Words By: Sam Herriman
‘It’s much easier to watch than I thought it would be,’ the woman sitting next to me said to her partner shortly before the start of the third act in the West Australian Ballet’s production of Coppélia. ‘It’s like watching a silent movie, isn’t it?’ the man replied.
It’s probably a widely-held view amongst the masses that ballet is an interminable, elitist art form with little populist appeal, but as Coppéia demonstrates, the technical prowess of the dancers and musicians can combine splendidly with visually stunning staging and choreography (by Greg Horsman), a delightfully comic story and a buoyant score to offer an enjoyable, if thoughtless, evening at the theatre.
Speaking somewhat as a dilettante on the subject of ballet I can safely say that it is not necessary to have even the most rudimentary of knowledge to appreciate the physical and artistic skill of the performers. To reach the sheen of grace and delicacy presented in show is no doubt due to many weeks of intense rehearsal and many years of training. You can see the leg muscles work overtime as the body is stretched to its absolute limit, yet the sweat is never apparent.
The fairly basic plot involves a German doctor who – on his way to the South Australian town of Hahndorf (an alteration from the original libretto I’m sure was designed specifically for this production) –loses his young daughter to illness. Later down the track, two young lovers are brought to conflict thanks to the now reclusive doctor’s attempts to revive his daughter. Narrative comes second to the performance, but it does provide for some excellently conceived routines and sets, including a particularly striking sequence during the second act, set in the doctor’s doll-making workshop.
Other notable segments include a poignant prologue depicting the doctor’s journey from Hamburg to Hahndorf in a wonderfully rendered animation and a brief ensemble scene representing the Hahndorf football teams’ success which further consolidates the already salient link between AFL and ballet. However there is nothing more exhilarating than the entire cast moving in perfectly synchronised motion, a blur of colour and movement accompanied the triumph of music. There are a number of these routines that give off the appearance of complex and elaborate bush/barn dances (complete with the requisite do-si-do).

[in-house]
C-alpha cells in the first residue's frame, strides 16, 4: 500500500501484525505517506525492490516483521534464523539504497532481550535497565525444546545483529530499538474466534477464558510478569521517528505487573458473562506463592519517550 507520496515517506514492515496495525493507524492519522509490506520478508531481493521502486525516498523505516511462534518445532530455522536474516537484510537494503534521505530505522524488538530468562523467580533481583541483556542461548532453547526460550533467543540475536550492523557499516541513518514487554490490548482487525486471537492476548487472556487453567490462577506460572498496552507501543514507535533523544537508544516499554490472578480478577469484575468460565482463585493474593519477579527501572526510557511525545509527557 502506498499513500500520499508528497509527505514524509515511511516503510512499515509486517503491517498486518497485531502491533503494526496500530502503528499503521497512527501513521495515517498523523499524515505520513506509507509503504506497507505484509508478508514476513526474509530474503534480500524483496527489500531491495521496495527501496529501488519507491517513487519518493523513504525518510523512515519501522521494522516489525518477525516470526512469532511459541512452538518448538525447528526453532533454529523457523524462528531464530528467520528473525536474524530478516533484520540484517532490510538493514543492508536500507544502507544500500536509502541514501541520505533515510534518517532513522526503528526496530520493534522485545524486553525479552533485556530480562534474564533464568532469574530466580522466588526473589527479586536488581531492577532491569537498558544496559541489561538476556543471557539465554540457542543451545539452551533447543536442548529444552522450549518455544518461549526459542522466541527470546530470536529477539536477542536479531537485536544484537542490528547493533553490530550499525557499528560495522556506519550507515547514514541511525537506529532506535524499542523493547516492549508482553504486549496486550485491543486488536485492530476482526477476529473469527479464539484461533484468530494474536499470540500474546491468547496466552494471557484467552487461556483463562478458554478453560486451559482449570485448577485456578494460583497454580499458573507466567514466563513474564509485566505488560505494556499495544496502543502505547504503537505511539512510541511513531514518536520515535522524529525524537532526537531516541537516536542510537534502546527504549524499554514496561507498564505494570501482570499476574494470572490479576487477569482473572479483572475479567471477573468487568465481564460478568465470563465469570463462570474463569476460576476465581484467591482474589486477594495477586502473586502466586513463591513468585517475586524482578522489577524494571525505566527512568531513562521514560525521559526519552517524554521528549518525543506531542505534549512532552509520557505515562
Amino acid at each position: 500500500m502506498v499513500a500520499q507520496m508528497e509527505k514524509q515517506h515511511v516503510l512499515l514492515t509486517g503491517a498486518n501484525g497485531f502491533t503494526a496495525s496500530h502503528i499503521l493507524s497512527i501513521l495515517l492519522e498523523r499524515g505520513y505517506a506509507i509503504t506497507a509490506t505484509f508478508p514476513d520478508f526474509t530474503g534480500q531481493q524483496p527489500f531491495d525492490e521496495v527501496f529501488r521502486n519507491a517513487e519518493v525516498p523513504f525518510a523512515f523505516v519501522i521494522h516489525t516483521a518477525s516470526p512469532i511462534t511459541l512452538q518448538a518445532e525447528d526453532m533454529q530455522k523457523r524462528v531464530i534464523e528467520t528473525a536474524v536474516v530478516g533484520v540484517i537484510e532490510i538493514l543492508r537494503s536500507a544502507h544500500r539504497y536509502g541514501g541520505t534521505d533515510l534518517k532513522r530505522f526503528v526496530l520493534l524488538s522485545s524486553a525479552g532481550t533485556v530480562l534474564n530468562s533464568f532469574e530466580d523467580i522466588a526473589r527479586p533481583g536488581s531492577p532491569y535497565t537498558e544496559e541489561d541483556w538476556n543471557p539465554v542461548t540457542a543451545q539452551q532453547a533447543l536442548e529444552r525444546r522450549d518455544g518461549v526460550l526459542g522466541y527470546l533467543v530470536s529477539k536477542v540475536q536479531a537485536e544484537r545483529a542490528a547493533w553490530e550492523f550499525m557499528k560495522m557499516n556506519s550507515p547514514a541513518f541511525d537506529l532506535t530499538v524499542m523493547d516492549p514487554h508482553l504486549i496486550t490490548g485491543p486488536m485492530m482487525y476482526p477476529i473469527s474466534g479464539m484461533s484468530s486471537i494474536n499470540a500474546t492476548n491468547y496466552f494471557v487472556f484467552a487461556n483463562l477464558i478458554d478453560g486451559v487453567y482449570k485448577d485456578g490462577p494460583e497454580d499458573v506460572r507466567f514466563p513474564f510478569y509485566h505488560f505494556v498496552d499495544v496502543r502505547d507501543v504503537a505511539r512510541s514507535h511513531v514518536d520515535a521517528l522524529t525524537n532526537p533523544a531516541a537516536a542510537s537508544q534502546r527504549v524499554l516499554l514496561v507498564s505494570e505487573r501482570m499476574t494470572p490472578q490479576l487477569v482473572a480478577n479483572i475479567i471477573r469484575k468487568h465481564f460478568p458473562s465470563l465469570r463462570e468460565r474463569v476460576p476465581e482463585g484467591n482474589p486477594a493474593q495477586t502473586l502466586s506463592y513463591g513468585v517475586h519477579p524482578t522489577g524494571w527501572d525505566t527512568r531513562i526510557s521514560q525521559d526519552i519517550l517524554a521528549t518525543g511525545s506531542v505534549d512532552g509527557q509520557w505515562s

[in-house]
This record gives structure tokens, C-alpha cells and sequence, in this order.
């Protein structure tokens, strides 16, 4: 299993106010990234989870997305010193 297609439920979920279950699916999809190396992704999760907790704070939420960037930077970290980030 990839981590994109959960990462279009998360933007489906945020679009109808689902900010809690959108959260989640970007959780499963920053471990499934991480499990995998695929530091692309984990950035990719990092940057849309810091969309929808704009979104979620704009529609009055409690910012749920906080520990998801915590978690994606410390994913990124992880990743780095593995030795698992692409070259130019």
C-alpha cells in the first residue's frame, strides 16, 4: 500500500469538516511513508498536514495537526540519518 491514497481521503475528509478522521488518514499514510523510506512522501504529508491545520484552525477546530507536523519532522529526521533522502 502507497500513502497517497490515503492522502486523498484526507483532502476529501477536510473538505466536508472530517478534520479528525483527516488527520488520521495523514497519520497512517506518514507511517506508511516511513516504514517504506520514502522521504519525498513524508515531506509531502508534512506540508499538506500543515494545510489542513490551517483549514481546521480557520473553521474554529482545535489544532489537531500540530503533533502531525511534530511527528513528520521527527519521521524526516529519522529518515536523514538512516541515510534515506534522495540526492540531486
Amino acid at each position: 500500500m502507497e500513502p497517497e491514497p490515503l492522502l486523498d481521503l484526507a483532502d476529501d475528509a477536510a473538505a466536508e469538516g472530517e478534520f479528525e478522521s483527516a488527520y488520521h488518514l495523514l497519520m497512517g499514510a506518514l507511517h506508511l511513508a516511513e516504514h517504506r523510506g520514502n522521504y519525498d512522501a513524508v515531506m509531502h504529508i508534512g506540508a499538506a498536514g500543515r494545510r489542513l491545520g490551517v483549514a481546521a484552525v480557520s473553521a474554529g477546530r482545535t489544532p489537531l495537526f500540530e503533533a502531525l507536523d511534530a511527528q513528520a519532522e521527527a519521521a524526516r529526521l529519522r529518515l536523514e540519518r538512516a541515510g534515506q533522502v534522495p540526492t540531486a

The score by French composer Léo Delibes is standard light, comic theatrical fare, appropriately supporting the on-stage action and performed with the usual aplomb by members of the Western Australian Symphony Orchestra. A small knock against the evening was the archaic three-act structure which tested the modern audience’s patience but was perhaps necessary due to the elaborate set changes between acts. Also testing the audiences patience was one of the more indulgent curtain call’s I’ve witnessed, which wasn’t to say that the crowd wasn’t appreciative, but after the fifth bow things did start to get repetitive. As you would probably expect from a ballet, the comedy is broad, but impressively derives mostly from the characters. The cartoonish movements and reactions lean heavily on Tom and Jerry, but are are both apt and hilarious, and the performers are game for everything.
Heading to the ballet is always a worthwhile experience. Even the more facile shows are able to offer a night of entertainment, and Coppélia is no different. If you’ve never sought out the ballet before, make sure you head down to His Majesty’s Theatre, where the show is running until the 26ths. I can guarantee you a good time. Or, you know, at the very least comely girls in pretty dresses and sculpted men in revealing tights.